a feather in James Ivory’s cap. It was possible only because of Merchant’s
exceptional organizing skills and uncanny judgment of the artistic and
commercial climate of Europe and America.

There was indeed room then for a quieter, more reflective kind of cinema in
the English-speaking world, especially after Hollywood had expended its
energies on mainly violent moralistic dramas and thrillers. The ‘serious’
French cinema, thanks or no thanks to the brilliant cinematic combustions of
Jean Luc Godard, Alain Resnais, Jacques Rivette and Chris Marker had been
forced to virtually abandon the linear narrative, with the notable exception of
Francois Truffaut and, more so, Jean Pierre Rappeneau. It secretly welcomed
well-told stories from any part of the world. Satyajit Ray’s films and those
of Merchant Ivory found favour with discerning French audiences,
principally in Paris.

Ismail and James returned to the twilight world of Maharajas and ‘illicit’
love; the consequences of one is probed by a young Englishwoman in Heat
and Dust (1983). Julie Christie is the woman who comes to India to
understand her late grandaunt’s affair with a Maharaja (Shashi Kapoor) and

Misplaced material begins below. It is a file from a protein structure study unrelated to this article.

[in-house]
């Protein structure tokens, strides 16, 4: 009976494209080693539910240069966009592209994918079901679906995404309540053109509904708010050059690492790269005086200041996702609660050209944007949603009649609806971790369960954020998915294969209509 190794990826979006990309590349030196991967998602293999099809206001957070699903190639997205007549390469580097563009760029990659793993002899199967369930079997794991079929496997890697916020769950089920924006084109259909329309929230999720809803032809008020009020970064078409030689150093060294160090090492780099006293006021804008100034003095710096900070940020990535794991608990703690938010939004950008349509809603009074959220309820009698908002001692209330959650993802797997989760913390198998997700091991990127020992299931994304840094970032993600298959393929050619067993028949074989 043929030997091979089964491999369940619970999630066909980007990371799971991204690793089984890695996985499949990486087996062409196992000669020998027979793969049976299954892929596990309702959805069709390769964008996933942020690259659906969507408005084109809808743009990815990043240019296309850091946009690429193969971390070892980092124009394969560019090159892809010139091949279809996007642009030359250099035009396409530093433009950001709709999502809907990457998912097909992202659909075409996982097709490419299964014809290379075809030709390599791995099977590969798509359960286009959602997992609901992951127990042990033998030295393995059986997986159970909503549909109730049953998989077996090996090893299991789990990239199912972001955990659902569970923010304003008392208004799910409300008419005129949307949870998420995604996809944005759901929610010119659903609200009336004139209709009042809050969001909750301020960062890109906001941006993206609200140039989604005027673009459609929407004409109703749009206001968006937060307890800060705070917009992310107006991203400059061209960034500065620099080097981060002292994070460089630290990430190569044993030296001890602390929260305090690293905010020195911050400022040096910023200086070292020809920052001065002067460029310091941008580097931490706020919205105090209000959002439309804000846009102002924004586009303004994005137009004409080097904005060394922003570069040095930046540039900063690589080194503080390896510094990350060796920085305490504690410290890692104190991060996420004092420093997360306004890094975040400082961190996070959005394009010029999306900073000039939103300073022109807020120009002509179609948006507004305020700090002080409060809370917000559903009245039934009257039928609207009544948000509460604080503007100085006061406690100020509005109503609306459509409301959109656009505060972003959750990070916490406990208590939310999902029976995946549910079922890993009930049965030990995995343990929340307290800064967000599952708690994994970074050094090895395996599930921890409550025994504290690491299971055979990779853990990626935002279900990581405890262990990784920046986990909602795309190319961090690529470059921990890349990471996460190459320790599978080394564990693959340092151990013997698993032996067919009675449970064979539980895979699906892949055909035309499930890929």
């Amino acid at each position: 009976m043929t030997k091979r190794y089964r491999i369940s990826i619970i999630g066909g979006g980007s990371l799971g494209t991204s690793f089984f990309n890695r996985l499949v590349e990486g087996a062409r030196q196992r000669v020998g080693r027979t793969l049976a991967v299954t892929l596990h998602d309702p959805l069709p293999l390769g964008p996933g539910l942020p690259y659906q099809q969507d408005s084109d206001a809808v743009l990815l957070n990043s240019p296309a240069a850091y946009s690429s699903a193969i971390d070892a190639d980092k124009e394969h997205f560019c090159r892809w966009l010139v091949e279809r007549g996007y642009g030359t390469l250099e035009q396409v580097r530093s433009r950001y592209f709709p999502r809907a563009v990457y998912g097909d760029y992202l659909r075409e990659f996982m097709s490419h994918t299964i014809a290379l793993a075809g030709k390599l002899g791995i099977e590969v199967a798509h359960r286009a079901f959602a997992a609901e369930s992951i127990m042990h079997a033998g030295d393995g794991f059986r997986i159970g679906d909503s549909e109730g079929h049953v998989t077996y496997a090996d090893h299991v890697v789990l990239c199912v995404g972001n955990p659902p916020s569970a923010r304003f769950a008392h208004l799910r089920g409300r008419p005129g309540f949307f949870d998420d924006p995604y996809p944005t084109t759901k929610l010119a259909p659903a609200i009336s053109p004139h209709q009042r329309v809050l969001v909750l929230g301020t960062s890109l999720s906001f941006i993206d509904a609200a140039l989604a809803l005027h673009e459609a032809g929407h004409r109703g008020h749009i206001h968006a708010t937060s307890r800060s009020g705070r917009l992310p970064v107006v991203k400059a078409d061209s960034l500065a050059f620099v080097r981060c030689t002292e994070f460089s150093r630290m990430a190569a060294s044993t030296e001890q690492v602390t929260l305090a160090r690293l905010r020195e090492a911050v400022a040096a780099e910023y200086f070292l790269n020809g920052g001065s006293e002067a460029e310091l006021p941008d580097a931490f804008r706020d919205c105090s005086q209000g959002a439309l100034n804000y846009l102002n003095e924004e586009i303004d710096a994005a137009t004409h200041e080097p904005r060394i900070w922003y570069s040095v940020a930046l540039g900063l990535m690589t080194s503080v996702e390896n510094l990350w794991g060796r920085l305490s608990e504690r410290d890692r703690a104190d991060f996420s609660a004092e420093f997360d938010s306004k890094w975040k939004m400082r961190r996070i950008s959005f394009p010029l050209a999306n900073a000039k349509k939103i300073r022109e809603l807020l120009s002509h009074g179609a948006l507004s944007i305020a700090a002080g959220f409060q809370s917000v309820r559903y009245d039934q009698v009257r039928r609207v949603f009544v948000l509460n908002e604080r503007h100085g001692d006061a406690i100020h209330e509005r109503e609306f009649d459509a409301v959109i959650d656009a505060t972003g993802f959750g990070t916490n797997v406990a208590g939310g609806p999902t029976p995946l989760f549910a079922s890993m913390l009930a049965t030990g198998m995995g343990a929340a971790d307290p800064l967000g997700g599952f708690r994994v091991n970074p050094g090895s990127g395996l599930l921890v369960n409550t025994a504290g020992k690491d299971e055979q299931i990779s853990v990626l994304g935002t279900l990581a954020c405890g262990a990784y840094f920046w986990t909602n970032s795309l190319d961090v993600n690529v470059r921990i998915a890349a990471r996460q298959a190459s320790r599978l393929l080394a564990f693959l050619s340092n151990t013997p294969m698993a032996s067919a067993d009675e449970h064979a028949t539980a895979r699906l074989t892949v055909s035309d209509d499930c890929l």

falls in love with a handsome youth (Zakir Husain) and gets impregnated by
him. It was a big hit. Though Merchant-Ivory had to take a lot of flak from
the critics. Ismail’s logic was clear. Someone had to pay for the homes and
offices in London, New York and Bombay (now Mumbai).
The next year it was time to regain critical acclaim and the affections of a
loyal audience. Once again it was Henry James to the rescue and his
Bostonians was Merchant Ivory’s key to success. It restored their prestige
and gave them an unspoken right to adapt works of ‘difficult’ writers for the

E.M. Forster, a great but not popular English writer was next on their
agenda. A Room With a View (1986) featuring Daniel Day Lewis, son of

poet C. Day Lewis, Helena Bonham Carter, Judi Dench and Maggie Smith,
was the first attempt to find a cinematic equivalent to Forster’s prose which
was at first glance unsuitable for an audio-visual interpretation. There was